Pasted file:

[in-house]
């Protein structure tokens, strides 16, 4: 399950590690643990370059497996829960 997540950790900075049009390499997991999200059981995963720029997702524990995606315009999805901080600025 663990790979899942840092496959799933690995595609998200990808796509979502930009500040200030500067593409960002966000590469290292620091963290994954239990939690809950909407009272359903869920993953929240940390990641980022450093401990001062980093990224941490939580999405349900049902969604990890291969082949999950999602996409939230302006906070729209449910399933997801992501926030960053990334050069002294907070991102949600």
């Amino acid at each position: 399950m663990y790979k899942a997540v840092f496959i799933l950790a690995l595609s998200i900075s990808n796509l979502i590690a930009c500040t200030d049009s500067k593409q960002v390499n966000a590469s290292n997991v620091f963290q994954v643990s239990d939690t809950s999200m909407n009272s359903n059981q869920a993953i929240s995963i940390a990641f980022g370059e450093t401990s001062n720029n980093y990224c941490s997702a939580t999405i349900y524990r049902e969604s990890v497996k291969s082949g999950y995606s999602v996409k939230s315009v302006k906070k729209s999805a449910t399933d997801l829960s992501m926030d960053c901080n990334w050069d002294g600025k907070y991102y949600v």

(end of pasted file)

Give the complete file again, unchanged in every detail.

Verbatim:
[in-house]
């Protein structure tokens, strides 16, 4: 399950590690643990370059497996829960 997540950790900075049009390499997991999200059981995963720029997702524990995606315009999805901080600025 663990790979899942840092496959799933690995595609998200990808796509979502930009500040200030500067593409960002966000590469290292620091963290994954239990939690809950909407009272359903869920993953929240940390990641980022450093401990001062980093990224941490939580999405349900049902969604990890291969082949999950999602996409939230302006906070729209449910399933997801992501926030960053990334050069002294907070991102949600």
């Amino acid at each position: 399950m663990y790979k899942a997540v840092f496959i799933l950790a690995l595609s998200i900075s990808n796509l979502i590690a930009c500040t200030d049009s500067k593409q960002v390499n966000a590469s290292n997991v620091f963290q994954v643990s239990d939690t809950s999200m909407n009272s359903n059981q869920a993953i929240s995963i940390a990641f980022g370059e450093t401990s001062n720029n980093y990224c941490s997702a939580t999405i349900y524990r049902e969604s990890v497996k291969s082949g999950y995606s999602v996409k939230s315009v302006k906070k729209s999805a449910t399933d997801l829960s992501m926030d960053c901080n990334w050069d002294g600025k907070y991102y949600v």